However, please realize that the gold standard in medicine is a clinical trial. In this case, one where you give half the patients Quercetin and half a sugar pill to determine if those taking Quercetin end up contracting COVID-19 less often. However, that study has yet to be done here.
Blood Pressure Medications and the Novel Coronavirus
One of the problems recently brought up by experts is that some of the most common blood pressure medications on the market make more of this ACE 2 receptor (called upregulation) (8,10). What’s a receptor? How does upregulation work?
Your cells have receptors on their surfaces. These act as triggers or gateways. For example, a molecule in your blood or plasma can bind to the receptor to flip a switch. These receptors can also act as gateways for the right or wrong things to get into the cell. The ACE receptor we are discussing here is involved in blood pressure control. The coronavirus hijacks this innocent receptor as a way to get into the cell.
What is upregulation? Your body is very good at working around the effects of drugs. For example, if you try to block that ACE 2 receptor, your body will instruct the cells to make more ACE 2 receptors. This is called upregulation.
More ACE 2 receptors may mean that more SARD-CoV-2 viruses can enter cells. Hence, there are concerns that some of the younger people perishing from this disease may be those with metabolic syndrome (overweight, lack of exercise, high triglycerides, and high blood pressure) who have been placed on ACE inhibitors or ARB blood pressure medications.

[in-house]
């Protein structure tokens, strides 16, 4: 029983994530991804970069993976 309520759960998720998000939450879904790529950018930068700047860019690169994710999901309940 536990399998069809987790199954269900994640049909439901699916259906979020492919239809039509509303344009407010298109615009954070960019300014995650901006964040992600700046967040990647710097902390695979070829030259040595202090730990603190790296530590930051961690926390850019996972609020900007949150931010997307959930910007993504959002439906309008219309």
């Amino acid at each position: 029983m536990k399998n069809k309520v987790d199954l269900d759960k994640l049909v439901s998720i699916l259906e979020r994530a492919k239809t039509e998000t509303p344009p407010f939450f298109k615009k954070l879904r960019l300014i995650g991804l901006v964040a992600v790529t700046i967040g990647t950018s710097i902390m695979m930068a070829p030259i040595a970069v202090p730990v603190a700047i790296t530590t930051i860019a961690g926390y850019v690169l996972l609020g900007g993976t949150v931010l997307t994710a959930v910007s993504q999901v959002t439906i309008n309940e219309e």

What are those blood pressure medications? Here’s a complete list:
ACE Inhibitors: benazepril (Lotensin, Lotensin Hct), captopril (Capoten), enalapril (Vasotec), fosinopril (Monopril), lisinopril (Prinivil, Zestril),
moexipril (Univasc), perindopril (Aceon), quinapril (Accupril).
ARB (Angiotensin II receptor blockers): azilsartan (Edarbi), candesartan (Atacand), eprosartan (Teveten), irbesartan (Avapro), telmisartan (Micardis), valsartan (Diovan), losartan (Cozaar), and olmesartan (Benicar).
Do not stop taking your blood pressure medications without consulting with your doctor!
How to Take Quercetin
Given that Quercetin is a supplement that has other benefits including possibly antiaging, my sense is that this is one to take right now. The usual dose is 500mg to 1,000 mg a day. It’s also often complexed with other supplements such as Bromelain (a digestive enzyme from Pineapples) or Vitamin C, which are both thought to improve absorption. Hence getting it as a combo with either one is a good idea.